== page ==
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Researchers led by Prof. Dr. Matthias Karg at the Institute of Physical Chemistry report a simple technique for developing highly ordered particle layers. The group worked with tiny, deformable spherical polymer beads with a hydrogel-like structure. Hydrogels are water-swollen, three-dimensional networks. Such structures are used as super-absorbers in such products as babies' nappies due to their ability to soak up large quantities of liquids.
Within these hydrogel beads are tiny gold or silver particles just a few nanometres in size, which Karg's team synthesizes at HHU using metal salts in a reduction process. "We can adjust the size of the gold particles very precisely because the hydrogel shells are permeable to dissolved metal salts, allowing for successive overgrowth of the gold cores." The structure of these core-shell particles can be roughly compared to that of a cherry, in which a hard core is surrounded by soft pulp.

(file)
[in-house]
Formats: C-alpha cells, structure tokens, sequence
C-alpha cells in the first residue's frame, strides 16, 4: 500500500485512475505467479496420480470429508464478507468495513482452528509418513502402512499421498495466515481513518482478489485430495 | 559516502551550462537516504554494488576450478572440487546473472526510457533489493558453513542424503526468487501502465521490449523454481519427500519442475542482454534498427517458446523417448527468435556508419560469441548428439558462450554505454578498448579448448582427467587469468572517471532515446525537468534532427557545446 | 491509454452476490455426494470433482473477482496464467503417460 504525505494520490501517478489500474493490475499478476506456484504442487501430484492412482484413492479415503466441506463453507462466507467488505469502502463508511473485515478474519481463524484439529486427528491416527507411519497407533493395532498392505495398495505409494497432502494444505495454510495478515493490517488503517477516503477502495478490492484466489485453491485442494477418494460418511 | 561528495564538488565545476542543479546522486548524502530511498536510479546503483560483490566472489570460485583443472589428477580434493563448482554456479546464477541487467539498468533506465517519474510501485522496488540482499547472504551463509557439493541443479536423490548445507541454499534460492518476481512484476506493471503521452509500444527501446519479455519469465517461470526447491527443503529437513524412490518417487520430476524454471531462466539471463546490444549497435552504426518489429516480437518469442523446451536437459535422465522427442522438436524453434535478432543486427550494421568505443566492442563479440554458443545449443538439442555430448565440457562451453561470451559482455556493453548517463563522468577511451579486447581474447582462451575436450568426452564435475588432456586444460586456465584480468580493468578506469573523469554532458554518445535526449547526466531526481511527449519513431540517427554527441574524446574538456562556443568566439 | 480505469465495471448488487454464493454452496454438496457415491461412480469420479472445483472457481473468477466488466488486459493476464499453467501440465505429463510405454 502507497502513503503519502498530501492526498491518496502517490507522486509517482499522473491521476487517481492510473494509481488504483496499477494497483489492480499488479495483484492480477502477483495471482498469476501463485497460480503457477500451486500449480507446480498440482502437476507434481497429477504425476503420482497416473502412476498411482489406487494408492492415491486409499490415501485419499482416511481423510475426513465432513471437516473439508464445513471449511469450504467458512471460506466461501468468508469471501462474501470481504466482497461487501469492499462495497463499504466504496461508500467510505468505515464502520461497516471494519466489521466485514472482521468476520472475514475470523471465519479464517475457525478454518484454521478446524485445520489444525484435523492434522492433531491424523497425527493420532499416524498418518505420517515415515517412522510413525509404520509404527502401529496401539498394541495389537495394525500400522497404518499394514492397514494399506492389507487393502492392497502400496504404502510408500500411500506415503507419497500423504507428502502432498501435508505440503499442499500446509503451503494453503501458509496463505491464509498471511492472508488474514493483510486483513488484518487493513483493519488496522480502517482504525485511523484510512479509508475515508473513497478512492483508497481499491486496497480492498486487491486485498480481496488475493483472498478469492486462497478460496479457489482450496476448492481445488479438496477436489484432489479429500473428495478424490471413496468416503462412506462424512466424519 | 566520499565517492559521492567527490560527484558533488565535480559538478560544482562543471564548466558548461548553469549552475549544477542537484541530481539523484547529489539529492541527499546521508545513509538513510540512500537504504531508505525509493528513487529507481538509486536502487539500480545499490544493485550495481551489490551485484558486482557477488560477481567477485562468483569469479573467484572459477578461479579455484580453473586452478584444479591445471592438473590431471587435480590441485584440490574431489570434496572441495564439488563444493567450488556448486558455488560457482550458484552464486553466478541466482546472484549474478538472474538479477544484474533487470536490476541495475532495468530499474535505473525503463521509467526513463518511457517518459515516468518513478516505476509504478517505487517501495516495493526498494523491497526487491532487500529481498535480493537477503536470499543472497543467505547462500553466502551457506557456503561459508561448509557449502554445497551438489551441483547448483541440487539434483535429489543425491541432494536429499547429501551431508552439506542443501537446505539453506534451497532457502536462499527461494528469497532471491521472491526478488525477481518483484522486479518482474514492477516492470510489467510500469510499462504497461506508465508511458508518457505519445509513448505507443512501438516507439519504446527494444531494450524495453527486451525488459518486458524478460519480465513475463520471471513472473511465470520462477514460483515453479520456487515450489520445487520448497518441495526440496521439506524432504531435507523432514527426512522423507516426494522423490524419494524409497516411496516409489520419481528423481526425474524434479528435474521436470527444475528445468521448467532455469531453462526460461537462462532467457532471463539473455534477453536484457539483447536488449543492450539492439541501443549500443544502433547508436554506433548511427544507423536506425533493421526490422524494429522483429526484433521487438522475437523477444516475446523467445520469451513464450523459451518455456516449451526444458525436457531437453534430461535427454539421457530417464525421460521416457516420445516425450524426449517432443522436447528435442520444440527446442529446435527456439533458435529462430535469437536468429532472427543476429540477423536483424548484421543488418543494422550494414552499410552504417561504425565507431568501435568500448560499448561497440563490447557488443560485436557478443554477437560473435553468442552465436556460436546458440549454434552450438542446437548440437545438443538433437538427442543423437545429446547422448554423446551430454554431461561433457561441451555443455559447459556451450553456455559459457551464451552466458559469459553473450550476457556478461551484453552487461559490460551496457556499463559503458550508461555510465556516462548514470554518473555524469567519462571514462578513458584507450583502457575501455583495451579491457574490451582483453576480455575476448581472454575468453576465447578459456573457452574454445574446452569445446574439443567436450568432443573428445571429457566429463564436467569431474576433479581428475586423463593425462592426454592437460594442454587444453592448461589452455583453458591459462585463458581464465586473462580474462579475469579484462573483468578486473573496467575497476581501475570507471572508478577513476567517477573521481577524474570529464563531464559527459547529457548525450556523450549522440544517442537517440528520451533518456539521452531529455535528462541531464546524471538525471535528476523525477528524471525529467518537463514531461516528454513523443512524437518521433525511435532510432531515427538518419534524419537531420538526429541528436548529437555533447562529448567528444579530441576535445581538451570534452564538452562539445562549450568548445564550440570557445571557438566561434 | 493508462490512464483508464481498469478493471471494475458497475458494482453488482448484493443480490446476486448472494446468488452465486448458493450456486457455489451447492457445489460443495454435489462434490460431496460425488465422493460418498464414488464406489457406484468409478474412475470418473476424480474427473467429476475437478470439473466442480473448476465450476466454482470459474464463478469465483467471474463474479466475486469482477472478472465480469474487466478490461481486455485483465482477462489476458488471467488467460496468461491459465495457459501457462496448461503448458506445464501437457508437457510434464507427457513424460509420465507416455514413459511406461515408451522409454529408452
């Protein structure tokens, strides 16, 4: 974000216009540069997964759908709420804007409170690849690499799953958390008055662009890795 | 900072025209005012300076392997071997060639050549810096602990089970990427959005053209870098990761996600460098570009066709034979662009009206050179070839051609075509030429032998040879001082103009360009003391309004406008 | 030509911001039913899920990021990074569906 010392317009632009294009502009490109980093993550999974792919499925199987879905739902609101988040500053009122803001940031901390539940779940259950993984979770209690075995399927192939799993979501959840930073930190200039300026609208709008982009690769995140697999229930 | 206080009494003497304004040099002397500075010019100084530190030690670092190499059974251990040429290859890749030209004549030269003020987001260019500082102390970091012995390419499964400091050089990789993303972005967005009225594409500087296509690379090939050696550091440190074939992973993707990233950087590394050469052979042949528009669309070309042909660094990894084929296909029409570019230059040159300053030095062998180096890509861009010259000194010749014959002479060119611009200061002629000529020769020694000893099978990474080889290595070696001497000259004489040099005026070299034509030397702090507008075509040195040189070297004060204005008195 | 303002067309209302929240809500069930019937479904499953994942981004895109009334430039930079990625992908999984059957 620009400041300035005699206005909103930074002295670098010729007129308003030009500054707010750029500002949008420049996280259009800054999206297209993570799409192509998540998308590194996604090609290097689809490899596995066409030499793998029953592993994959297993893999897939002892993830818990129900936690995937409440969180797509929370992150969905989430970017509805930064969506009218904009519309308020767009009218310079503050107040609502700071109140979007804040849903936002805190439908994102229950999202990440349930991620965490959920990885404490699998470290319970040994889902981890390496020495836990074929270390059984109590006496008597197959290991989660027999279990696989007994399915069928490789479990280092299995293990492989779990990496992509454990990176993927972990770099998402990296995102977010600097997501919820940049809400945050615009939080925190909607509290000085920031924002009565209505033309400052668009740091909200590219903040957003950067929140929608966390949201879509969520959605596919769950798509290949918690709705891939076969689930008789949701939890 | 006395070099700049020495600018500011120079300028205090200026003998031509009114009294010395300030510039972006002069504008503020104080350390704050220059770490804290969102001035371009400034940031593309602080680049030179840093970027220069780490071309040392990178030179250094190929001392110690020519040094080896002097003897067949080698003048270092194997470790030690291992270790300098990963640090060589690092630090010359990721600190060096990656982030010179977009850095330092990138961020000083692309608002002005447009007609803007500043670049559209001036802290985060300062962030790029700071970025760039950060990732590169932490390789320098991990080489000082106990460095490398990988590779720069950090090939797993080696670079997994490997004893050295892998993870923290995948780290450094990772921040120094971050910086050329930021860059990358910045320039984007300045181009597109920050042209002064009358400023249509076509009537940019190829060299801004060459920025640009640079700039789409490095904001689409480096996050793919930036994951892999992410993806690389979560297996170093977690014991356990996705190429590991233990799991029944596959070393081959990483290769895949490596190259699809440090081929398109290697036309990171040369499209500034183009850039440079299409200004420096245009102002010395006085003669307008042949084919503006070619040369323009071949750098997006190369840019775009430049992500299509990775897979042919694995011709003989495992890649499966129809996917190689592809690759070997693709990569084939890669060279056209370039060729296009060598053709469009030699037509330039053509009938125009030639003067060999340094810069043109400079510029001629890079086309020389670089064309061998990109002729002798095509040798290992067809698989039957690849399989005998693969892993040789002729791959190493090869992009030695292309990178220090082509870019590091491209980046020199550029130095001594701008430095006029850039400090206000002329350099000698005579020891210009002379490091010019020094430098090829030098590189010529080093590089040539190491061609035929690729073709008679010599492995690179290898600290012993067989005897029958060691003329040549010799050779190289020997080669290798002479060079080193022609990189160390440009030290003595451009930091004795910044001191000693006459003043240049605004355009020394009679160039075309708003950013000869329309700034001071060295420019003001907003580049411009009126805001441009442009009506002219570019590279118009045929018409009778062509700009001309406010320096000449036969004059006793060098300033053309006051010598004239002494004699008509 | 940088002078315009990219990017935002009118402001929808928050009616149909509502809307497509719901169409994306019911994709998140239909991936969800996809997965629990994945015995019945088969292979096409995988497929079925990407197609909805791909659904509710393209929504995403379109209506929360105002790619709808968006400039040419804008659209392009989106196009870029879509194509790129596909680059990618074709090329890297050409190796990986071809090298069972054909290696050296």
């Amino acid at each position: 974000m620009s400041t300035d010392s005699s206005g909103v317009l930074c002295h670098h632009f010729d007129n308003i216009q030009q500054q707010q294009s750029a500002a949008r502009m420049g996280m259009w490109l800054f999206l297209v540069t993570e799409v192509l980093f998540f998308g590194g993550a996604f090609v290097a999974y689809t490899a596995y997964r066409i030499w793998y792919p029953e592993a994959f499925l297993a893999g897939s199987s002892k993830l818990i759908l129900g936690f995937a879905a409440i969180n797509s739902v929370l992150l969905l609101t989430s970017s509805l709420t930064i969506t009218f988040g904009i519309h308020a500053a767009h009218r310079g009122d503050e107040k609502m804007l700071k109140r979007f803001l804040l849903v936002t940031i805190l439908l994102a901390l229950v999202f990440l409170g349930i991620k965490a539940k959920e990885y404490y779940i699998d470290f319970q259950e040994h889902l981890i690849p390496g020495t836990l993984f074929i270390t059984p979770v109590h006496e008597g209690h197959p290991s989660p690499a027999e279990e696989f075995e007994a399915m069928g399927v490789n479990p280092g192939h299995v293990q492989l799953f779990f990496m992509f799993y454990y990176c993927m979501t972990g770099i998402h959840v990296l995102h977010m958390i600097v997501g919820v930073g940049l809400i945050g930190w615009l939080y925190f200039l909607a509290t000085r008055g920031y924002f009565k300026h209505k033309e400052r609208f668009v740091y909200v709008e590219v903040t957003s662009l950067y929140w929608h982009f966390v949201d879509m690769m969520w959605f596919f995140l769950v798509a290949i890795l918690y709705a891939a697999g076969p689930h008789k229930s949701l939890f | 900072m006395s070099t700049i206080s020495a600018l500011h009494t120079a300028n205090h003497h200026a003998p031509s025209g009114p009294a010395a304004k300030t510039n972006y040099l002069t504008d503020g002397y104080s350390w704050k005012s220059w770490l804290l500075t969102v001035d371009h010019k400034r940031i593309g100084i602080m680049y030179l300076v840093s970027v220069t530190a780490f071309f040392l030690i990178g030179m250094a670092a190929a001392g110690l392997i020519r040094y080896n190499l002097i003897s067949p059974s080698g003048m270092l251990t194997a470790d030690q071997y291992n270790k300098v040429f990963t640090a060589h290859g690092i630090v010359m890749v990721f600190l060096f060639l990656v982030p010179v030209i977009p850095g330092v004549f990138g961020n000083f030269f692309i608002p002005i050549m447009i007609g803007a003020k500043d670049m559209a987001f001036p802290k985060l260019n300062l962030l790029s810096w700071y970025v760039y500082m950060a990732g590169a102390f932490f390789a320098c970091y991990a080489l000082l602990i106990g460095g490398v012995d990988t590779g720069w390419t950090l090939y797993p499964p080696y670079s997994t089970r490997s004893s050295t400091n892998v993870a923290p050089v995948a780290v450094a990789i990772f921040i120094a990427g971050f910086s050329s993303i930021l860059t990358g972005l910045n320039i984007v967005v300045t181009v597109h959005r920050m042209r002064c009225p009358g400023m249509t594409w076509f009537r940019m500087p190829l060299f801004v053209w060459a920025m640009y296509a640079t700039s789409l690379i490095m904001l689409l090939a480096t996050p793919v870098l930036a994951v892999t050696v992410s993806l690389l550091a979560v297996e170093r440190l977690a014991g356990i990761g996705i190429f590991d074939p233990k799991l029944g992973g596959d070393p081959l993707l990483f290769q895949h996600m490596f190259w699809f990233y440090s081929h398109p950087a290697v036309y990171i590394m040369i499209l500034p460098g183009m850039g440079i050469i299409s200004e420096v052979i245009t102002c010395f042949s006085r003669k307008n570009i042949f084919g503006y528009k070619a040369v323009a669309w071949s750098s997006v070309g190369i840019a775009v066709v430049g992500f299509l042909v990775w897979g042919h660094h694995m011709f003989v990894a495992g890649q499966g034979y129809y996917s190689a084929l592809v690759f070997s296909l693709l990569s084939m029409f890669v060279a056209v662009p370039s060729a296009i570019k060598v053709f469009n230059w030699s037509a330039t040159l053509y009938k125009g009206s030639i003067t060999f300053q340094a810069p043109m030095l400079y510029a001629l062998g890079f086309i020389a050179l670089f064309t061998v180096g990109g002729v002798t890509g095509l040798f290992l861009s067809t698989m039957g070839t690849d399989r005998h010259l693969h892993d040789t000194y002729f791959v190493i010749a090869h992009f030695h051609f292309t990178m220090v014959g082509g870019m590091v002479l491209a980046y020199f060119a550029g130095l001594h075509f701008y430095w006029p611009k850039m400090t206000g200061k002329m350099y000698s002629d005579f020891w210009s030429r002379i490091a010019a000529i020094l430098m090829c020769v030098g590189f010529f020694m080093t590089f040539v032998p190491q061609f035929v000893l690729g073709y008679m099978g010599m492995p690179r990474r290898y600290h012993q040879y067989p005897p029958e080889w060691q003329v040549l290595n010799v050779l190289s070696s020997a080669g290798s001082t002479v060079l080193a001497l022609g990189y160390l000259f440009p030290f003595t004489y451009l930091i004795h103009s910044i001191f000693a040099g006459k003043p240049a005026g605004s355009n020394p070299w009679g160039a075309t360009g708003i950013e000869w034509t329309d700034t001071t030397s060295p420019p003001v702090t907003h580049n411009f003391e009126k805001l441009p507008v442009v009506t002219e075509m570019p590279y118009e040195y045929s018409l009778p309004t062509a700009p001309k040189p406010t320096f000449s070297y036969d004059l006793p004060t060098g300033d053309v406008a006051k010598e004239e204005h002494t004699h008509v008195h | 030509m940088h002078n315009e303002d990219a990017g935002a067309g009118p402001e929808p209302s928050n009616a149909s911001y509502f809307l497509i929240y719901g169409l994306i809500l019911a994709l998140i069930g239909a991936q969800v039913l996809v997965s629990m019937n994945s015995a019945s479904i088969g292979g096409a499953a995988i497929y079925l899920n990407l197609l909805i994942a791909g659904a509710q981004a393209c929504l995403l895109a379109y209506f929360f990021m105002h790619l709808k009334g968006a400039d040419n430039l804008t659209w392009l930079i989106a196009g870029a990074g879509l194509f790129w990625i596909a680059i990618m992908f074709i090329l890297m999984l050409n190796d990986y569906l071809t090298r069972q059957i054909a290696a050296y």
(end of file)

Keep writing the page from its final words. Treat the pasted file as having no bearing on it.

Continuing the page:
Researchers - Solution - Hydrogel - Beads - Monolayers
The Duesseldorf-based researchers used a dilute solution of these hydrogel beads to produce thin monolayers. They applied the beads to a water surface, where a shimmering, highly ordered layer self-assembled. The researchers transferred this layer from the water surface onto glass substrates; this transfer makes the glass substrate shimmer.
Looking at such a layer with an electron microscope reveals a regular, hexagonally ordered particle array. "These are the gold particles in their shells," explains doctoral...
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